Most teens realize at a fairly young age the old adage that “money equals power.” Money equals designer clothes, a car and insurance, and in many cases a certain amount of freedom. And to make money, many teenagers take part-time jobs.
Although the advantages and/or disadvantages of teens and part-time jobs have been researched, studied, and discussed since at least 1979, judgments about teens, jobs, and effects on schoolwork are still unknown. According to the U.S. Department of Labor, 50 percent of U.S. teens by age 12 have casual jobs, such as babysitting or yard work. And by age 15, nearly two-thirds of American teens have had some kind of job. And many researchers, including those on government panels like the National Commission on Youth, praise part-time work, saying it contributes to the transition from childhood to adulthood.
Parents and educators alike have been saying for decades that part-time jobs teach children to be responsible and manage money. But Temple University researcher Laurence Steinberg found that only 11 percent of college students report saving most of their money for college, and only three percent contribute to the cost of living. “Most of teens’ money goes toward clothing, cars, entertainment, and in some cases drugs and alcohol,” according to a study published in 1998 in Harvard Education Letter.
Steinberg says, “Students who work longer hours report decreased engagement in schooling, decreased academic achievement, increased mental health problems, higher drug and alcohol use, higher delinquency rates, and greater autonomy from parental supervision.” A 1997 study by David Stern, director of the National Research Center for Vocational Education at the University of California, Berkeley, proves Steinberg’s position. Research spanning more than 20 years shows that students who worked more than 15 hours a week achieved lower grades, did less homework, had a higher dropout rate, and were less likely to attend college than students who worked fewer than 15 hours a week.
But Jerald Bachman of the University of Michigan’s Monitoring the Future Project warns not to jump to conclusions about cause and effect. “I would say that most of the problems associated with long work days have a more fundamental cause,” he says. “That may contribute to the spiral, but I think the spiral is well on its way the moment they choose to work the long hours.”
While the drawbacks of a busy, part-time job are many, so are the benefits. A teen’s job can teach work skills that school doesn’t, and it can instill in the teen a new sense of confidence, responsibility, and independence. Making money allows your teen to buy things and manage money. An after-school job can also provide adult supervision, especially if you work longer hours than on a normal school day. And the right job can provide networking opportunities and put your child on a rewarding lifelong career path.
But before your child gets a job, there are some things you need to know. According to the Pennsylvania Department of Labor and Industry, “Minor under age 14 should not be employed or allowed to work in any occupation except children who work on farms or in domestic service in private homes.” Children under 14 may also work on farms, be golf caddies, newspaper carriers or youth performers in the entertainment industry. But special permits may be required.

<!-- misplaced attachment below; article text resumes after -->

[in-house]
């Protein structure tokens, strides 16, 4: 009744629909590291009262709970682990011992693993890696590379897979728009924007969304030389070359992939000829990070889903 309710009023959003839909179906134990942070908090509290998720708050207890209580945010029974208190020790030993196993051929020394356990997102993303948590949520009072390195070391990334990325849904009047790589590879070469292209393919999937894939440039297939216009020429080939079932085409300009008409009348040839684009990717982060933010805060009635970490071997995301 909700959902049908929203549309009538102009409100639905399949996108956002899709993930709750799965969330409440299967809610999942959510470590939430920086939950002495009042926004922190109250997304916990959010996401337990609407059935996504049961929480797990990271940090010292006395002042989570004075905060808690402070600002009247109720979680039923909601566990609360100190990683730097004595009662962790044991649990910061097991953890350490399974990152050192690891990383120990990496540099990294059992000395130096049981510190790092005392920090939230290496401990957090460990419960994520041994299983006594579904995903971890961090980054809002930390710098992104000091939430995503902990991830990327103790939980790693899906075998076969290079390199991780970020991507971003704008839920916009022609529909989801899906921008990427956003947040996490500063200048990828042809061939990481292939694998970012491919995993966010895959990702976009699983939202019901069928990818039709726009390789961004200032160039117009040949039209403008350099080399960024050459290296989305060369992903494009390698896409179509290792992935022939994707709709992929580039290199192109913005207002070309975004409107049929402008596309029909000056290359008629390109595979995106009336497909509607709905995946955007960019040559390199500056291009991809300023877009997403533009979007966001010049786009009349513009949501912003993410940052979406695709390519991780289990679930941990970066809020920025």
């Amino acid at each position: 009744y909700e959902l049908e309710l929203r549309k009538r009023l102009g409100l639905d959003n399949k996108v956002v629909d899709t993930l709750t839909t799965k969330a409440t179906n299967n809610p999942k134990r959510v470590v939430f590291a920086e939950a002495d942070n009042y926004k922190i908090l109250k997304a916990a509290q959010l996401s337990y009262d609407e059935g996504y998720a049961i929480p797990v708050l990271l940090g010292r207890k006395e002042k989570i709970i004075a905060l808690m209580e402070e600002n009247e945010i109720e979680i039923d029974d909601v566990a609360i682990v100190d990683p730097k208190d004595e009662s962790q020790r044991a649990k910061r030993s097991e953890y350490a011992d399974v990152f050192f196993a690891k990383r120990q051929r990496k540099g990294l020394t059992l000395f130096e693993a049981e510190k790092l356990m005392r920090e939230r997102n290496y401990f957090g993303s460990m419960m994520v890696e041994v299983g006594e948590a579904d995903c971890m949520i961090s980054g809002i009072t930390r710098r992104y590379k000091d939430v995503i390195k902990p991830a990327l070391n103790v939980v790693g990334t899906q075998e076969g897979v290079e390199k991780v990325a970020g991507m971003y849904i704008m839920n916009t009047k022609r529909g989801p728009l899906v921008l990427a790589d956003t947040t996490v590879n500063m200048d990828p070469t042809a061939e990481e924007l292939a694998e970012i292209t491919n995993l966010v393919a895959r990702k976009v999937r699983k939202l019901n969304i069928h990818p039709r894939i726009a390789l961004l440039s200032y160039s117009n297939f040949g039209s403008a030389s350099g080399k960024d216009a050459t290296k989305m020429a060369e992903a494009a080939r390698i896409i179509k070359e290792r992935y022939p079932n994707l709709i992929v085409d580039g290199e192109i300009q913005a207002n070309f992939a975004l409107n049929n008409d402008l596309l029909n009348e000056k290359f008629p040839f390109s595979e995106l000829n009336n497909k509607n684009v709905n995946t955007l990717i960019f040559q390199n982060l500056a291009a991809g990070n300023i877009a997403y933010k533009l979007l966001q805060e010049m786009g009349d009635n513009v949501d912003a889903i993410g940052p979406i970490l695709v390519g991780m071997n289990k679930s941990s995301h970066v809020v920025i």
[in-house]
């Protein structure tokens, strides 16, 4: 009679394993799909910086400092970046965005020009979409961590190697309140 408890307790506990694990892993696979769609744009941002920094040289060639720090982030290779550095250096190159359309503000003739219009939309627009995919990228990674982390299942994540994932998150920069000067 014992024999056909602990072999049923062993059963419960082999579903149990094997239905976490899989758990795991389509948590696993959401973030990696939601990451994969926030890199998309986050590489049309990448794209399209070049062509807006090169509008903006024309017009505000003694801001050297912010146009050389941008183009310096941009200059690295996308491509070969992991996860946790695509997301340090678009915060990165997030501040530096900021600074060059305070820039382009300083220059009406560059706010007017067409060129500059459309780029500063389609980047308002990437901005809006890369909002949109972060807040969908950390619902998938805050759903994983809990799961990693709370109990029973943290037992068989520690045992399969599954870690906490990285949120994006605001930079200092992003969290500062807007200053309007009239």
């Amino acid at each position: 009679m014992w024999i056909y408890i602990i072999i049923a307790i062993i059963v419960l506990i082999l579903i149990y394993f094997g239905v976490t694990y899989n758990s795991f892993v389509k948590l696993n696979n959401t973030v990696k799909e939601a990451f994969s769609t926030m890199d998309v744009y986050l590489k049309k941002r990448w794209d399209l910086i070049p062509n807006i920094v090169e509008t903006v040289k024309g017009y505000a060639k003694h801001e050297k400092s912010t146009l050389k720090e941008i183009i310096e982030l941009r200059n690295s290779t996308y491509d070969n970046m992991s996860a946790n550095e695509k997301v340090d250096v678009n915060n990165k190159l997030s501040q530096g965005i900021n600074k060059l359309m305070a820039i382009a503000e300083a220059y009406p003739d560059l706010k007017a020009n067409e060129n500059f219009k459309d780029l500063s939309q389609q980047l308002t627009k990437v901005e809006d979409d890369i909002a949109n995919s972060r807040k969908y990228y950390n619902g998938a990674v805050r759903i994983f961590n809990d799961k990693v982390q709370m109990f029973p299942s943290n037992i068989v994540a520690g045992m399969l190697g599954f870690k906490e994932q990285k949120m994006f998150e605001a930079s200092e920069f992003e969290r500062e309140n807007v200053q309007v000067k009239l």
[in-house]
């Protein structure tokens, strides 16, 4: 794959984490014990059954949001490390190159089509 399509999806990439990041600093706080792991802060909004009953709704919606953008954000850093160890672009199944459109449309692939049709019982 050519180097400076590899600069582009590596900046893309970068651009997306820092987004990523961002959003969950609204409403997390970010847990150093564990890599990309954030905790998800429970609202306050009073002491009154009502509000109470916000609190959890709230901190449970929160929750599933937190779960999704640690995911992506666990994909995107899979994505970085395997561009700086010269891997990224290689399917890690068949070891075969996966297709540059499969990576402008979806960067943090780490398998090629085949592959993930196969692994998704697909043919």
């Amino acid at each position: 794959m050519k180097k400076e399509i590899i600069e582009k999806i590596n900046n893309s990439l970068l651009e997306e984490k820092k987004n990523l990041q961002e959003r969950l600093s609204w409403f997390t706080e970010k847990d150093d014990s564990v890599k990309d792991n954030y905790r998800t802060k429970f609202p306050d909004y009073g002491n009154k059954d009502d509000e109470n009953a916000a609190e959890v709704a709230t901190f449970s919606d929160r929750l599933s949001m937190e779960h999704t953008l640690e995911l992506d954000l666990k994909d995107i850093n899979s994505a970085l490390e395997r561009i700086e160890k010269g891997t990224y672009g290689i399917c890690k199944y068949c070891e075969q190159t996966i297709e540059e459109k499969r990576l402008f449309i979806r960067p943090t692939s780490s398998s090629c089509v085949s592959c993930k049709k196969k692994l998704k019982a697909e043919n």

Many state labor laws allow teens ages 14 and 15 to work no more than four hours a day during the school year and not before 7 a.m. or after 7 p.m. (During the summer, the number of work hours per day can be increased to eight.) Children under the age of 16 are prohibited, for example, by Pennsylvania law, from working in bowling centers (unless as a snack bar attendant, scorer, or checkpoint clerk), heavy construction, highway work, wherever liquor is sold or distributed, manufacturing, on scaffolding or ladders and window cleaners.
For 16- and 17-year-olds, some state laws say “minors are not allowed to work before 6 a.m. or after midnight on school days and at 1 a.m. on Fridays and Saturdays.” Also no more than eight hours a day and 28 hours a week. (During the summer, the only restriction on 16- and 17-year-olds is that they cannot work more than eight hours a day or 44 hours a week.) Young people under the age of 18 are not allowed to work in billiard rooms; do electrical work; operating elevators; performing crane and hoisting work; dig up; operate machines that perform woodworking, bakery mixes, cleaning, oiling, or punching; roofing; welding; and demolishing.
Securing your teen a job is a big step toward adulthood. Be sure to discuss the pros and cons with him or her. You can also agree on a trial job, such as “you can work this assessment period x number of hours per week and then we decide based on your grades whether you can continue working.” Maintaining good grades, continuing extracurricular activities, and maintaining a social life are important to your child’s psychological health and development. Also, budget with your child, set limits on spending, and enforce a percentage of salary in the savings policy. Good money management skills, acquired at an early age, will last a lifetime. Side jobs can be a wonderful experience, with the right guidance and parental guidance.